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[66c] and say that these come after the first three, and are fourth, since they are more akin than pleasure to the good?

Protarchus
Perhaps.

Socrates
And fifth, those pleasures which we separated and classed as painless, which we called pure pleasures of the soul itself, those which accompany knowledge and, sometimes, perceptions?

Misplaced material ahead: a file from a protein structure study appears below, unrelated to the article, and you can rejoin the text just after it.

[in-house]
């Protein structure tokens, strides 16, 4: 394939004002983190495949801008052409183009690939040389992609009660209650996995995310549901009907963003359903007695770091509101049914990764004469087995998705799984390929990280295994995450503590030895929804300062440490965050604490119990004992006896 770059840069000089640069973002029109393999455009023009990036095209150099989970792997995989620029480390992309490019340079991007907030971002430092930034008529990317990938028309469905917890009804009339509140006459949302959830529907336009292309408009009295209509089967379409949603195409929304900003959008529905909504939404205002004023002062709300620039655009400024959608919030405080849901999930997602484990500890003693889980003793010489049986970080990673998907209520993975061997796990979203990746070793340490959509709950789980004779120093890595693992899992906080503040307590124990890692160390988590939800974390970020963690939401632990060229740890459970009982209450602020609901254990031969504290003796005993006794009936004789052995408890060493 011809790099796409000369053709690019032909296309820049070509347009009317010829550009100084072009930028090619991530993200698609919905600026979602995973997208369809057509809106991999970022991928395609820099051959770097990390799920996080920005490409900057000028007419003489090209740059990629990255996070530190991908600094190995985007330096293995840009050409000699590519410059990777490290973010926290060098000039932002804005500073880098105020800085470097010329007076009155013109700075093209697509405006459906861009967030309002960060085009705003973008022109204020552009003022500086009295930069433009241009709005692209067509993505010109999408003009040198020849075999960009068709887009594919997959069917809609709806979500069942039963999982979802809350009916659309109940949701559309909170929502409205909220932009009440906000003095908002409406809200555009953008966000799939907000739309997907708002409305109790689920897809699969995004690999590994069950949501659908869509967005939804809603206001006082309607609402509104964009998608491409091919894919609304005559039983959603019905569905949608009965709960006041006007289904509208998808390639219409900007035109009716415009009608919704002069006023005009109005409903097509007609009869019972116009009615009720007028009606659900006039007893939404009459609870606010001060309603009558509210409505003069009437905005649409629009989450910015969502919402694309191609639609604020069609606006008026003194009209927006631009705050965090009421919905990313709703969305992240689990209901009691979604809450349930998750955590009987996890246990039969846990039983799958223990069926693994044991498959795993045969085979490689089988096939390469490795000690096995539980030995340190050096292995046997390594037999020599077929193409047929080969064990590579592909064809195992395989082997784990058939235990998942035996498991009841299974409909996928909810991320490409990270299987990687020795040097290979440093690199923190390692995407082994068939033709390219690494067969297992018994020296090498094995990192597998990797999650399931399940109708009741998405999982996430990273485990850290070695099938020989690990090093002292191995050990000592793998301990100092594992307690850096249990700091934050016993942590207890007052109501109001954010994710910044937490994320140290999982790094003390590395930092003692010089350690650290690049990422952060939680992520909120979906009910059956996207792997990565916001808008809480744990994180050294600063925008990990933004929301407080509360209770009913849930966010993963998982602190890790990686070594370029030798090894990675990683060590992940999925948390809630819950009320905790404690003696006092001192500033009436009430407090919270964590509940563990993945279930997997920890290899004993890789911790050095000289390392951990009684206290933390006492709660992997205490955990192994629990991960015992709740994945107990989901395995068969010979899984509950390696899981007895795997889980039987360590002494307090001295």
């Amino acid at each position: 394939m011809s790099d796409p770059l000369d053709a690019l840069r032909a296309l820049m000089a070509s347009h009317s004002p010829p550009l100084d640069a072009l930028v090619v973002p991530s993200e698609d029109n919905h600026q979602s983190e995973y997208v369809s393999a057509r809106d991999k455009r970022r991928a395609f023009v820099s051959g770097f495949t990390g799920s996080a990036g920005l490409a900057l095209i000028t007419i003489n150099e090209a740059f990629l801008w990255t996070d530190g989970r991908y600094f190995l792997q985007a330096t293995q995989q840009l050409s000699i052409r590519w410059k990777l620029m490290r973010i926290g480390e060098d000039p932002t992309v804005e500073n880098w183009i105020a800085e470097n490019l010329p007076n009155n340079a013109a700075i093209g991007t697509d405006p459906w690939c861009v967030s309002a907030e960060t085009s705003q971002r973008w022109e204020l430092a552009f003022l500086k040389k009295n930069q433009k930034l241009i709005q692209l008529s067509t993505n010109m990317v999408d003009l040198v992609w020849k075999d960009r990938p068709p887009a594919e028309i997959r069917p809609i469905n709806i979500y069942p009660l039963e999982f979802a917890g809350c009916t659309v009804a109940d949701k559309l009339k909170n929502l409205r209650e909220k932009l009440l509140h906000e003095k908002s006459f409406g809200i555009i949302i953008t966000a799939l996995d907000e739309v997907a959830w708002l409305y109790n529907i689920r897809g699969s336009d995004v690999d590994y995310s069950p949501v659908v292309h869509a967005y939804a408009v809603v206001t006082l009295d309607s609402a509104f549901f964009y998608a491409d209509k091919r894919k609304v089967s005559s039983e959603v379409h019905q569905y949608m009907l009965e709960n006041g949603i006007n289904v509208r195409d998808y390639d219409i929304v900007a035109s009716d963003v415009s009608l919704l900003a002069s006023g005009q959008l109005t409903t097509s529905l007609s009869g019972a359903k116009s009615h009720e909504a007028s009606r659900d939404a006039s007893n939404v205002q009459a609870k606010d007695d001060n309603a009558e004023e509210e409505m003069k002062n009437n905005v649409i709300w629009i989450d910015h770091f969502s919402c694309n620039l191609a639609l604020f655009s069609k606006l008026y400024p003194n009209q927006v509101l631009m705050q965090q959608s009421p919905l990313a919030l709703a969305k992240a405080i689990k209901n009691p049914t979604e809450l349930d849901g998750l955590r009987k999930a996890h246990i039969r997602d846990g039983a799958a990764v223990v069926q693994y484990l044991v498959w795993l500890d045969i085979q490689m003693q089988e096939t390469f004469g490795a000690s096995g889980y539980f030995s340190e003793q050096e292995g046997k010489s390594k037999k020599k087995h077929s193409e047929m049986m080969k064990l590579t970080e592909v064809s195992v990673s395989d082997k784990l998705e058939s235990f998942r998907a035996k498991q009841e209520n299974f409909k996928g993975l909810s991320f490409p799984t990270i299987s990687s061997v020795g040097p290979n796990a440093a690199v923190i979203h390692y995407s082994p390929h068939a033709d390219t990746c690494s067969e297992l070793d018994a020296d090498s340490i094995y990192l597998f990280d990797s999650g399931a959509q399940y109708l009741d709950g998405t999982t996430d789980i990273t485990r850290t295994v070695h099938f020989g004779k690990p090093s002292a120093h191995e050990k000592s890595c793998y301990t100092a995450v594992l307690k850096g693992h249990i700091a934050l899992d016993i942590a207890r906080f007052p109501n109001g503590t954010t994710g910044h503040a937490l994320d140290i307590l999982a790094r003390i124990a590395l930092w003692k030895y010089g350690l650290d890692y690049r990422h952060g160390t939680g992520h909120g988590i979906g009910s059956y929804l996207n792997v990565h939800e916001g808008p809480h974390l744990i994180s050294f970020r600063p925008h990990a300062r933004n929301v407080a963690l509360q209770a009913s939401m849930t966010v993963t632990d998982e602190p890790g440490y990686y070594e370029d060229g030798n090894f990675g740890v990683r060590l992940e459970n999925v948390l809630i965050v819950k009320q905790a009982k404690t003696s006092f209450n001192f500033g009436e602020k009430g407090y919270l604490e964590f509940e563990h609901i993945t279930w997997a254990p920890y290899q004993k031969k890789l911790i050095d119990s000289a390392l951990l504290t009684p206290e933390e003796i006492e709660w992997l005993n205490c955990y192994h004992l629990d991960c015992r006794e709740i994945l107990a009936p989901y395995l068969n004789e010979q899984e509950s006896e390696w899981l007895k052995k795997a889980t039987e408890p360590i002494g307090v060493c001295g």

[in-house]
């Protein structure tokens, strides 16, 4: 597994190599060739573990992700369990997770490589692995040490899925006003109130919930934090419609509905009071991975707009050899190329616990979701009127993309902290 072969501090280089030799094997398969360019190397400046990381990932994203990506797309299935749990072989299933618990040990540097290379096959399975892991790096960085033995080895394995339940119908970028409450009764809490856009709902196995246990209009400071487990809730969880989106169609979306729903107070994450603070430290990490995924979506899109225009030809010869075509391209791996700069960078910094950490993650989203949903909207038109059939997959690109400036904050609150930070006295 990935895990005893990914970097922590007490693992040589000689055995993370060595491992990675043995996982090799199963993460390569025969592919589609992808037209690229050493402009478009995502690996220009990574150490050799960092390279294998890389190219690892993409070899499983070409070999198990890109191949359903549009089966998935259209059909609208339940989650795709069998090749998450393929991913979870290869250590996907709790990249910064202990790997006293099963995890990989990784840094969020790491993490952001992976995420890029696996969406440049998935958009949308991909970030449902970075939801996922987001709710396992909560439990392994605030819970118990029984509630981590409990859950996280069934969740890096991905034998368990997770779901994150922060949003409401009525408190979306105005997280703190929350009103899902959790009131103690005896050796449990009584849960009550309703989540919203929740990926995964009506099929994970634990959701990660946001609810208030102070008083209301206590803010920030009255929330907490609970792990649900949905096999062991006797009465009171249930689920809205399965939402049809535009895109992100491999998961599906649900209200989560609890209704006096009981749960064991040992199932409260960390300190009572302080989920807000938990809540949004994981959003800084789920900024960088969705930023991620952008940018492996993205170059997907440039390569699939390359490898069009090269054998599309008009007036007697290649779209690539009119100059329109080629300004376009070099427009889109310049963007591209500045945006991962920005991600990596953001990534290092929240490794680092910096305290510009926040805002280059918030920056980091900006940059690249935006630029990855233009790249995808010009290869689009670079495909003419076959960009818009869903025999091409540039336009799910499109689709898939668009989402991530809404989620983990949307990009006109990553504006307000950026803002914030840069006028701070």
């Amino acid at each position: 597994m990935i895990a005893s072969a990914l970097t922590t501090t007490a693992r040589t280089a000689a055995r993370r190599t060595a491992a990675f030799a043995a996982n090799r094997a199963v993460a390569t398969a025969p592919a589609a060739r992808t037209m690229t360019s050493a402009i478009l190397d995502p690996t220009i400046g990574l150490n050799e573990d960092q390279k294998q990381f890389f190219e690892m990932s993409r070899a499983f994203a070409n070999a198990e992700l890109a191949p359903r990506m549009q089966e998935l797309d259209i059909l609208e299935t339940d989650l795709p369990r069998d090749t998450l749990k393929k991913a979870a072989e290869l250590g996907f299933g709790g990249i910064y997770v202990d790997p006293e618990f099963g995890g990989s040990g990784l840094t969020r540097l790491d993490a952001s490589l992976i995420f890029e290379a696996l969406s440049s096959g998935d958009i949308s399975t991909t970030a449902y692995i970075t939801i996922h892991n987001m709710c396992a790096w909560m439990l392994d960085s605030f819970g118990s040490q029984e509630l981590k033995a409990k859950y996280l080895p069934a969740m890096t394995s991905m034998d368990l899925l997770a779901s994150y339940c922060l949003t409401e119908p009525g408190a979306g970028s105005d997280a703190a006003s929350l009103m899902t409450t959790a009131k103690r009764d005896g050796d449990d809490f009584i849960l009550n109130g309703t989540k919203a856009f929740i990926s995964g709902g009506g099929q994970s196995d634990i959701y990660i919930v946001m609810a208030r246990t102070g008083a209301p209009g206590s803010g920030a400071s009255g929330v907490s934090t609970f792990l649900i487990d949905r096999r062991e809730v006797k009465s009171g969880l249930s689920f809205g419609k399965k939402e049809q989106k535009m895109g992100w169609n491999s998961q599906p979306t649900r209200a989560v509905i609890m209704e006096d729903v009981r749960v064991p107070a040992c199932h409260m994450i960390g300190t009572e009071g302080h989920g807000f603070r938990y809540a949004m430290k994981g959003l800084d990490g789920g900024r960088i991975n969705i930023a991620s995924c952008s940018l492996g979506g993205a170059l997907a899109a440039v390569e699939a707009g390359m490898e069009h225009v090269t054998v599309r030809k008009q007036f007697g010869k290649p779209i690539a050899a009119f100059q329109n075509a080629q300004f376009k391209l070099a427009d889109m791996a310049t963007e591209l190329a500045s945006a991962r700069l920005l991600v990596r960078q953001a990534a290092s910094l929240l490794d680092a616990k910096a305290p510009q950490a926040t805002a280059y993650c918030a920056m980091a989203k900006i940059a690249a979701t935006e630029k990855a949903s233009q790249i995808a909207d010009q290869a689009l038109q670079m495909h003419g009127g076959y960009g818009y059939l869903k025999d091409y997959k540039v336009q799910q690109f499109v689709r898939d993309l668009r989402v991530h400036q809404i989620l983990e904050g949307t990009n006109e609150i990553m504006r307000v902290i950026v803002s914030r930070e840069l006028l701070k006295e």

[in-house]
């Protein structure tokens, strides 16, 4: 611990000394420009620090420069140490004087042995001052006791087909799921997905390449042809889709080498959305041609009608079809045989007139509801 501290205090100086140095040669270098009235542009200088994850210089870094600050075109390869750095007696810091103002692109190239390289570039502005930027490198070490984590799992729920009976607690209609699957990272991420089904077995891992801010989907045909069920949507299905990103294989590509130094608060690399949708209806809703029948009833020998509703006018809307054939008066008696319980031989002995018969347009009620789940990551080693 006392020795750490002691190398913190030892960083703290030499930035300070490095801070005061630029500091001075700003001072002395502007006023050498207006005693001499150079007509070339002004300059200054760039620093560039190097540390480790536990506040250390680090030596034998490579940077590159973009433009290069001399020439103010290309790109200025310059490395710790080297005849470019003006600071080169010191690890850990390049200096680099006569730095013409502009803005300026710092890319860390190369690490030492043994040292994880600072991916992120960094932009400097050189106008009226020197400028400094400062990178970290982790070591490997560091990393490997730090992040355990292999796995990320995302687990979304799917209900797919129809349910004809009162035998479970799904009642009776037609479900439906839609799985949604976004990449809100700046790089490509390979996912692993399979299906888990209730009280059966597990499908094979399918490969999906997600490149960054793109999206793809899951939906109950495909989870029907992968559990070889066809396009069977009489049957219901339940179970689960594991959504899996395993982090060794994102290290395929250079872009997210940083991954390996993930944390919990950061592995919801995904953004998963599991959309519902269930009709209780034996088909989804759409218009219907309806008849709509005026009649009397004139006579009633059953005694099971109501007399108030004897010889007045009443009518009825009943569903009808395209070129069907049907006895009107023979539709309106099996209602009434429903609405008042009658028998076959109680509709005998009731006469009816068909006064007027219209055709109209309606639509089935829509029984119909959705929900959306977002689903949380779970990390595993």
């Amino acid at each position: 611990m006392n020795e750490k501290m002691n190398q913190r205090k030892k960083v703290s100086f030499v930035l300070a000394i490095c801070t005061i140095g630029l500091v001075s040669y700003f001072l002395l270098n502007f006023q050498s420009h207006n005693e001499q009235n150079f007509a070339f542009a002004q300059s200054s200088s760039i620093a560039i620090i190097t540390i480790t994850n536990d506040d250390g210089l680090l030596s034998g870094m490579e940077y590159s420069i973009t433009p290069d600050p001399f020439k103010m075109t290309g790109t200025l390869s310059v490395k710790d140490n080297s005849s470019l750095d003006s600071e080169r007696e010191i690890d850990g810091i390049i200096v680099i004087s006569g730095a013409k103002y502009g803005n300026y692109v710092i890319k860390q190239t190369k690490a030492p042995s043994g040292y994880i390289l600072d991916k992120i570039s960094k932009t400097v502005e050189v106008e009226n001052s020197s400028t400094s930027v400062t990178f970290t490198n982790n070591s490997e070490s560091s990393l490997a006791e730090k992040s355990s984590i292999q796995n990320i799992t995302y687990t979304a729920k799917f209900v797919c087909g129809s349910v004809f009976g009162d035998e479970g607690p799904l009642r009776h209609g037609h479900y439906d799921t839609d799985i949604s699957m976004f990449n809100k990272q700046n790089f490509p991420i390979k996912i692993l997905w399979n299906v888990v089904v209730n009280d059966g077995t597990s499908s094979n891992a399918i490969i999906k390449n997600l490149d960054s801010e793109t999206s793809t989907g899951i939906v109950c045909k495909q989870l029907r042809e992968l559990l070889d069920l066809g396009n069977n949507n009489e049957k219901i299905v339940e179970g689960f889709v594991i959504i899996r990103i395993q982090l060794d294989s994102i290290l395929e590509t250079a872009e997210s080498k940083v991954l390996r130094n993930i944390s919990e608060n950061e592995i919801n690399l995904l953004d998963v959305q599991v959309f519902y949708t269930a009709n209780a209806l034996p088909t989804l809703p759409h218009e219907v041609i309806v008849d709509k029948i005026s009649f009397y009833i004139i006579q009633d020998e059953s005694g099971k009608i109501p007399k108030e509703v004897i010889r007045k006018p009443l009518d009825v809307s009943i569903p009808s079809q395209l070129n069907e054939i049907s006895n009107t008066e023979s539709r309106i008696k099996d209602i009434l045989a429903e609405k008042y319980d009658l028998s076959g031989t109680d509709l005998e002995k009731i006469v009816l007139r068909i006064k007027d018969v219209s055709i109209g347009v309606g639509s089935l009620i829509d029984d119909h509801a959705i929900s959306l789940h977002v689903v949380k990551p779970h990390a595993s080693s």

Protarchus
May be.

Socrates
“But with the sixth generation,” says Orpheus, “cease the rhythmic song.” It seems that our discussion, too, is likely to cease with the sixth decision.


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    • Basil L. Gildersleeve, Syntax of Classical Greek, The Article
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